Farmers can get away with a lot more than a big tractor or a large crop rotation in many parts of the world.
In some places, they can simply move to a new area.
And the cost of raising livestock has fallen so dramatically in recent years that even small family farms can feed large families.
But there’s still a lot of work to be done, according to a global study released Wednesday that shows the need to get more efficient with food production.
What you need to know about the study: The United Nations Food and Agriculture Organization (FAO) said in a release that it is the largest international food security assessment ever conducted on livestock and that the findings show that there are currently more than 400 million animals in the world, up from about 350 million in 2010.
In its first edition in 2016, the report said that livestock production is already nearly 40% higher than it was in 2000.
The report says that the United Nations estimates that livestock are now responsible for about 10% of the total greenhouse gas emissions in the global economy, but that their contribution to the planet is projected to grow as a share of total greenhouse gases, from 20% in 2050 to 41% by 2100.
That would translate to a total of 1.5 billion tons of CO2 being emitted by livestock each year.
However, the FAO says it is also important to recognize that many parts in the developing world have seen their livestock production fall by about 50% in recent decades, so even the most efficient farm systems may not be enough to meet global food demand.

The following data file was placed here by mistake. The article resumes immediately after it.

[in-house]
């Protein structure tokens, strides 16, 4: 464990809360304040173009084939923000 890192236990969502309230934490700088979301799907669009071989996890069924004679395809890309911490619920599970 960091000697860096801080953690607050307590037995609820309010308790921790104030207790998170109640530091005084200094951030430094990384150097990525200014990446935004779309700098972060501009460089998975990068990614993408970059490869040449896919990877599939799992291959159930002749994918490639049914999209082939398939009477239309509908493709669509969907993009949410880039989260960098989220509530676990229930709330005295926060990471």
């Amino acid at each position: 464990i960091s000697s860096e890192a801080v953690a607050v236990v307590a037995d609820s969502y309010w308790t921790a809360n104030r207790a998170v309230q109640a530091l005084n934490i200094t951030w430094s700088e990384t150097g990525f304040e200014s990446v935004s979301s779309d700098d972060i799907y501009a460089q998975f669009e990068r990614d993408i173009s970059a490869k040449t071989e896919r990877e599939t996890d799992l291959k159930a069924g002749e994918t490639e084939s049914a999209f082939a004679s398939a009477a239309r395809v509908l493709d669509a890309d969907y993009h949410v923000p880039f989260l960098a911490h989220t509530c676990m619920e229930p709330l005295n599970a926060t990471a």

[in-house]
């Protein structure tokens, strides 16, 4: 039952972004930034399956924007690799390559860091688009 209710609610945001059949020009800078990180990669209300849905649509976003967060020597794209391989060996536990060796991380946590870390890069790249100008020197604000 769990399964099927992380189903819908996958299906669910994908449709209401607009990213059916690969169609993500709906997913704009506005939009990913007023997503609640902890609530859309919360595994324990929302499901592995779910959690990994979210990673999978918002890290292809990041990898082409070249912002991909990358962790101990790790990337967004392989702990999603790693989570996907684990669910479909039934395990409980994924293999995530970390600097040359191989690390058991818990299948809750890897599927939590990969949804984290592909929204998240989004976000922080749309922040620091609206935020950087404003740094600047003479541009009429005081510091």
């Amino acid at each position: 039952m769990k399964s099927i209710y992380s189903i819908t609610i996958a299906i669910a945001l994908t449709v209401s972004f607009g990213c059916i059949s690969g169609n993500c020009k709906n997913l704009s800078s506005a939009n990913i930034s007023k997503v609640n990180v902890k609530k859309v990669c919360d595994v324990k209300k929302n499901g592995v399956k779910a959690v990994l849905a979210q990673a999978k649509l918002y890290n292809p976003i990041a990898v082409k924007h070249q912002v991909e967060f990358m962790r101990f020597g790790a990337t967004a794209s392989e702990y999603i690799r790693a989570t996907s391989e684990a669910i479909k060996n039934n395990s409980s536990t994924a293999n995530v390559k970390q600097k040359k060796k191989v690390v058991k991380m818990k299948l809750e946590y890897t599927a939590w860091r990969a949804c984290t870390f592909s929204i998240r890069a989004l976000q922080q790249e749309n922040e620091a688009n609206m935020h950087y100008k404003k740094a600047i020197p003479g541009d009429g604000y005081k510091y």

“Many countries have seen the biggest losses in livestock production over the past few decades and there are many countries that have been unable to keep up with population growth,” the FAo said.
“Many countries are now experiencing food security challenges that cannot be overcome without significant investment in livestock, including agriculture, conservation, education, and food systems.”
Read more about global warming and food:For more on the world and climate change, click here to subscribe to the Washington Post’s Climate Desk newsletter.
The report also highlights some of the challenges that countries are facing in food security, including:A growing global population is pushing up the costs of raising meat and milk production in many developing countries.
The number of cattle in a country has increased by more than 70% since 1970.
But that has not been enough to keep livestock prices in check as livestock prices have more than doubled over the same period.
The FAO estimates that the cost per head of beef has increased from $0.07 in 1970 to $1.13 today.
That has driven up the cost for many rural and urban areas, as well as many countries with low populations.
The average price of chicken and pork, for example, has increased nearly 150% since 1980, according the FAOC.
In China, livestock prices jumped from $1 per head in 1980 to $14 in 2015.
That’s more than 30 times the rate of growth of the overall economy.
But the FACO report notes that while livestock prices may be rising in some areas, in other countries the prices are falling and that some of those countries may need to increase prices if they are to meet their food security needs.
The FAO report says the United States has the lowest per capita meat consumption in the developed world and the lowest average consumption of milk, eggs, fish and dairy products per person in the whole of the developed globe.
And while the FAOMC says that China has the second-highest per capita consumption of animal protein, the number of dairy cows is less than half of those of the United Kingdom and Italy, which have higher per capita protein consumption.
Read more:In other developments: